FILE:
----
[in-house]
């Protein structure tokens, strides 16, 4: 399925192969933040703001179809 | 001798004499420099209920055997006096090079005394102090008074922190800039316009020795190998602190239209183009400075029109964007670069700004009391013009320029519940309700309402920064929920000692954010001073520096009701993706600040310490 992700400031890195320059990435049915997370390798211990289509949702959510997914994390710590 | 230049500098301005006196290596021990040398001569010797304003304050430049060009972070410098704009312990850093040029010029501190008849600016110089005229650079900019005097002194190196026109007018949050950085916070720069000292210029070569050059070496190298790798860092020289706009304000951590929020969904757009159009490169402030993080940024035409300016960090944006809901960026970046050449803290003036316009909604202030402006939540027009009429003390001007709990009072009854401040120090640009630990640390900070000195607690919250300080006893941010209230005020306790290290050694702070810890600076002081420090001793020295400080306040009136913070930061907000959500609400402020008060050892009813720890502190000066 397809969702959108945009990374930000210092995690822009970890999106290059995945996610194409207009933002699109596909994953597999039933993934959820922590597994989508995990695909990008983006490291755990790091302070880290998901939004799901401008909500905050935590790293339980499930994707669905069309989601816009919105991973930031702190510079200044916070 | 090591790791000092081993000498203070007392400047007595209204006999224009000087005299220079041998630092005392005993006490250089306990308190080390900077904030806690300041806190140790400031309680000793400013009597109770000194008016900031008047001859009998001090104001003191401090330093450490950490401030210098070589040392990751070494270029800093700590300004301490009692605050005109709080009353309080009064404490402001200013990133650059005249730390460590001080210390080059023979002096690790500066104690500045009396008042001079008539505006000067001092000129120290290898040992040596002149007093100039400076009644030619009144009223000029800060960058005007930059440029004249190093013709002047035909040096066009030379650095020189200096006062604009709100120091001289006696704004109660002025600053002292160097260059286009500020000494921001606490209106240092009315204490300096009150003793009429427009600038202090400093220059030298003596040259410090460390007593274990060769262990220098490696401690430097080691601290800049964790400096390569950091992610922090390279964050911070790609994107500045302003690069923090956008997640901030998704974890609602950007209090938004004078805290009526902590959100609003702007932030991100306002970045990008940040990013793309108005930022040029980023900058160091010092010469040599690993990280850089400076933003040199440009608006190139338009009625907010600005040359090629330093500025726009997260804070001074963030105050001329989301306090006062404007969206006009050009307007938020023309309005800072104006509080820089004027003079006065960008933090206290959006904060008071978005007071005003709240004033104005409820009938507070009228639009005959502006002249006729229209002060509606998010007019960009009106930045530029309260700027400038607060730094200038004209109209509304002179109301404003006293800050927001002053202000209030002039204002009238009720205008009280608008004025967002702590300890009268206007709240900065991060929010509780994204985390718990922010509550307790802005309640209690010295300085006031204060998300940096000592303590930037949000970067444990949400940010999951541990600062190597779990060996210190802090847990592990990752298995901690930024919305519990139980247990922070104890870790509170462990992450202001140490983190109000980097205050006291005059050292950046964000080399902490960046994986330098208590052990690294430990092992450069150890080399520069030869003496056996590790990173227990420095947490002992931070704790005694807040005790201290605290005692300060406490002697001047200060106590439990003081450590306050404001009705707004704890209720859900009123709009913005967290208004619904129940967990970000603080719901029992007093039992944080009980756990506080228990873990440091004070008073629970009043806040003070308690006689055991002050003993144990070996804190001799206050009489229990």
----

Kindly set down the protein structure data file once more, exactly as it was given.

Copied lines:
[in-house]
């Protein structure tokens, strides 16, 4: 399925192969933040703001179809 | 001798004499420099209920055997006096090079005394102090008074922190800039316009020795190998602190239209183009400075029109964007670069700004009391013009320029519940309700309402920064929920000692954010001073520096009701993706600040310490 992700400031890195320059990435049915997370390798211990289509949702959510997914994390710590 | 230049500098301005006196290596021990040398001569010797304003304050430049060009972070410098704009312990850093040029010029501190008849600016110089005229650079900019005097002194190196026109007018949050950085916070720069000292210029070569050059070496190298790798860092020289706009304000951590929020969904757009159009490169402030993080940024035409300016960090944006809901960026970046050449803290003036316009909604202030402006939540027009009429003390001007709990009072009854401040120090640009630990640390900070000195607690919250300080006893941010209230005020306790290290050694702070810890600076002081420090001793020295400080306040009136913070930061907000959500609400402020008060050892009813720890502190000066 397809969702959108945009990374930000210092995690822009970890999106290059995945996610194409207009933002699109596909994953597999039933993934959820922590597994989508995990695909990008983006490291755990790091302070880290998901939004799901401008909500905050935590790293339980499930994707669905069309989601816009919105991973930031702190510079200044916070 | 090591790791000092081993000498203070007392400047007595209204006999224009000087005299220079041998630092005392005993006490250089306990308190080390900077904030806690300041806190140790400031309680000793400013009597109770000194008016900031008047001859009998001090104001003191401090330093450490950490401030210098070589040392990751070494270029800093700590300004301490009692605050005109709080009353309080009064404490402001200013990133650059005249730390460590001080210390080059023979002096690790500066104690500045009396008042001079008539505006000067001092000129120290290898040992040596002149007093100039400076009644030619009144009223000029800060960058005007930059440029004249190093013709002047035909040096066009030379650095020189200096006062604009709100120091001289006696704004109660002025600053002292160097260059286009500020000494921001606490209106240092009315204490300096009150003793009429427009600038202090400093220059030298003596040259410090460390007593274990060769262990220098490696401690430097080691601290800049964790400096390569950091992610922090390279964050911070790609994107500045302003690069923090956008997640901030998704974890609602950007209090938004004078805290009526902590959100609003702007932030991100306002970045990008940040990013793309108005930022040029980023900058160091010092010469040599690993990280850089400076933003040199440009608006190139338009009625907010600005040359090629330093500025726009997260804070001074963030105050001329989301306090006062404007969206006009050009307007938020023309309005800072104006509080820089004027003079006065960008933090206290959006904060008071978005007071005003709240004033104005409820009938507070009228639009005959502006002249006729229209002060509606998010007019960009009106930045530029309260700027400038607060730094200038004209109209509304002179109301404003006293800050927001002053202000209030002039204002009238009720205008009280608008004025967002702590300890009268206007709240900065991060929010509780994204985390718990922010509550307790802005309640209690010295300085006031204060998300940096000592303590930037949000970067444990949400940010999951541990600062190597779990060996210190802090847990592990990752298995901690930024919305519990139980247990922070104890870790509170462990992450202001140490983190109000980097205050006291005059050292950046964000080399902490960046994986330098208590052990690294430990092992450069150890080399520069030869003496056996590790990173227990420095947490002992931070704790005694807040005790201290605290005692300060406490002697001047200060106590439990003081450590306050404001009705707004704890209720859900009123709009913005967290208004619904129940967990970000603080719901029992007093039992944080009980756990506080228990873990440091004070008073629970009043806040003070308690006689055991002050003993144990070996804190001799206050009489229990």